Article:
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DCMP News & Announcements

  • Poster for No Ordinary Hero the Super Deaf movie. A man in a suit stands with Super Deafy comic books behind him. Inset of a sad boy outside holding a Super Deafy doll. Inset of Marlee Matlin smiling.

    No Ordinary Hero: The Super Deafy Movie

    Produced by deaf executive producers and directed by a deaf director, No Ordinary Hero: The Super Deafy Movie follows the evolution of the beloved character and role model who must reveal the man behind the cape to find true love and inspire a young deaf boy to believe in himself. Starring John Maucere and Academy Award winner Marlee Matlin. Described and captioned. Rated PG.

  • Round shapes with the covers of each book.

    Weston Woods' audiovisual adaptations bring outstanding children's picture books to life, and DCMP’s description and captions help make them accessible. Supertruck, The Very First Thanksgiving Day, Groovy Joe: Ice Cream and Dinosaurs, and Hi! Fly Guy (Grades 1-4), and Grace for President (Grades 4-6).

  • Bill Nye wears sunglasses, a bow tie and a lab coat while he holds a small model of Jupiter next to a large model of the Sun.

    Why With Nye

    Bill Nye teams up with NASA in the new series Why With Nye to explain the science behind the mission to Jupiter. The goals of the mission include understanding the origin and evolution of Jupiter, locating a solid planetary core, and mapping the magnetic field.

  • Muppets Big Bird, Abelardo, Grover, Bert, Ernie, Cookie Monster, Pancho Contrera, and Lola.

    Plaza Sésamo

    DCMP is proud to offer Plaza Sésamo, the Spanish-language version of Sesame Street! Captioned for deaf and hard of hearing children, Plaza Sésamo teaches basic literacy and numeracy and helps children gain a better understanding of the world around them.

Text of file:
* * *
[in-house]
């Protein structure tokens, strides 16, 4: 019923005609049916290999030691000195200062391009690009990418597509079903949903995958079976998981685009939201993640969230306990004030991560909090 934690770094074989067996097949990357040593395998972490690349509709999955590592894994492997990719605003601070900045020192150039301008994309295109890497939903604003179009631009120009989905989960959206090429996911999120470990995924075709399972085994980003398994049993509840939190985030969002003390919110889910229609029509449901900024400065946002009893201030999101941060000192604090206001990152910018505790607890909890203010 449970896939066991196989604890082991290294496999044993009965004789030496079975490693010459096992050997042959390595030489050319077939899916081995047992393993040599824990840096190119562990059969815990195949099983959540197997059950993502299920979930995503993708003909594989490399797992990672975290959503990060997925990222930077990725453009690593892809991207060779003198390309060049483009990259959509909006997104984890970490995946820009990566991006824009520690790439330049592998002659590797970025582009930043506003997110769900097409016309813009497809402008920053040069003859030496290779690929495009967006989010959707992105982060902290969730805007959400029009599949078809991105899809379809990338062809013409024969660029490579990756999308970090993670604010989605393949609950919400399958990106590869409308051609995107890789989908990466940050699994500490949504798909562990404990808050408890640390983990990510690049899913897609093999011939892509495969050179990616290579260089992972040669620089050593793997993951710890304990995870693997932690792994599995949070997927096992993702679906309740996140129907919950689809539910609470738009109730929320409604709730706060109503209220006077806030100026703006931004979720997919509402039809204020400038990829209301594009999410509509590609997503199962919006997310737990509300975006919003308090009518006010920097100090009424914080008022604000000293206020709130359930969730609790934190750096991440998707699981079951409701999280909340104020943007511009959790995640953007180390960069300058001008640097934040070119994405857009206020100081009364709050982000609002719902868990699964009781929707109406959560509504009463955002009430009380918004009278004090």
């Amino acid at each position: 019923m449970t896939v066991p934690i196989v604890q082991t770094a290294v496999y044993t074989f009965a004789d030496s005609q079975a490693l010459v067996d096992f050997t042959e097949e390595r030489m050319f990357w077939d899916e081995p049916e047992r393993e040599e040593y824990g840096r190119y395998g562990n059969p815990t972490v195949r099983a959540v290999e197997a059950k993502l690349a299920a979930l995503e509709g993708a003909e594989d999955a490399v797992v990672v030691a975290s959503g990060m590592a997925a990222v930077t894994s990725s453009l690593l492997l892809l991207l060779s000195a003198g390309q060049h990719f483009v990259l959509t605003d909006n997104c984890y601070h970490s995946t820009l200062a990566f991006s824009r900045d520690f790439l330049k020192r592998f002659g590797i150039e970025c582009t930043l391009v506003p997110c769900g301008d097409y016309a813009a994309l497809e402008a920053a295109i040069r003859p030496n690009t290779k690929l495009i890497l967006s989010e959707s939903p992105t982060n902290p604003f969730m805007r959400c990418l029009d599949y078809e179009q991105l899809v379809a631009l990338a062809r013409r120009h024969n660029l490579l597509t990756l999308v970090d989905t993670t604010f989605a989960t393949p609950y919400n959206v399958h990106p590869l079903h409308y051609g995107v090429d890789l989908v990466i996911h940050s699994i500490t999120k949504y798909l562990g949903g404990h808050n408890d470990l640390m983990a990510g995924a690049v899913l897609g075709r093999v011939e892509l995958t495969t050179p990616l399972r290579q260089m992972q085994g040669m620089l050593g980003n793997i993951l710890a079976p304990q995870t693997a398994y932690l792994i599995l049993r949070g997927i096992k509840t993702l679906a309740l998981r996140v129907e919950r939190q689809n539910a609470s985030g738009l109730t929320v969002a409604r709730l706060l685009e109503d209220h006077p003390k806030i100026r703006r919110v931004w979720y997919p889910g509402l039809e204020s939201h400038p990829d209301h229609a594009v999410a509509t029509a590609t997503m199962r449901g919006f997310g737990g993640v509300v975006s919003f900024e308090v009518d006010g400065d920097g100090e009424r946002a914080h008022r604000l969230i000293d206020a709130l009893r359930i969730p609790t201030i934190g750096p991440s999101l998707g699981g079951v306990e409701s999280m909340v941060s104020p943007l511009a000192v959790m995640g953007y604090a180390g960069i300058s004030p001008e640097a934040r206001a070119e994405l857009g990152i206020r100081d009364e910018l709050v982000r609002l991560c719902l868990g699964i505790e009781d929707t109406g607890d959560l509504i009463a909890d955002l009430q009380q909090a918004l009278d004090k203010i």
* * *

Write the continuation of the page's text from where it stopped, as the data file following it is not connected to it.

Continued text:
New Media Releases

  • Image from Women in Biotech: STEAM Leadership Series

    Women in Biotech: STEAM Leadership Series - 2016 - 1 hour 24 minutes

    Heartily dismissing negative stereotypes of scientists, biotech entrepreneur Tina Nova and Salk Institute professor Janelle Ayres share their stories of successful careers in science. Following these two keynote speakers, a panel of other female scientists discuss their own paths to success. Part of the “STEAM Leadership” series.

  • Image from NS1 Protein Linked to Fatal Dengue Disease

    NS1 Protein Linked to Fatal Dengue Disease - 2016 - 4 minutes

    Viruses are tiny agents that can infect a variety of living organisms, including bacteria, plants, and animals. The Dengue virus is a mosquito-borne viral disease occurring in tropical and subtropical areas. Scientists at the University of California, Berkley have identified a key culprit responsible for the severe symptoms related to Dengue fever.

  • Image from UC Berkeley Tracks Tremors With Tremorscope

    UC Berkeley Tracks Tremors With Tremorscope - 2016 - 4 minutes

    University of California, Berkeley seismologist Peggy Hellweg discusses the difference between a tremor and an earthquake. She also explains how TremorScope stations record deep tremors along the San Andreas Fault in central California. These stations reveal complex faulting behavior in the deep crust that is surprisingly different from earthquakes in the upper crust.

  • Image from Why Do Geysers Erupt?

    Why Do Geysers Erupt? - 2016 - 5 minutes

    Volcanologist Michael Manga and his students study geysers in Chile and Yellowstone National Park. They thread sensors and cameras into the boiling water in an effort to come up with an explanation for why geysers erupt periodically.

  • Image from Horses and Sheep and Their Amazing Eye Movements

    Horses and Sheep and Their Amazing Eye Movements - 2016 - 4 minutes

    New research led by scientists at the University of California, Berkeley, suggests that the shape of some animals' pupils could reveal whether one is hunter or hunted. An analysis of 214 species of land animals shows that a creature's ecological niche is a strong predictor of pupil shape. Species with pupils that are vertical slits are more likely to be ambush predators that are active both day and night. In contrast, those with horizontally elongated pupils are extremely likely to be plant-eating prey species with eyes on the sides of their heads.

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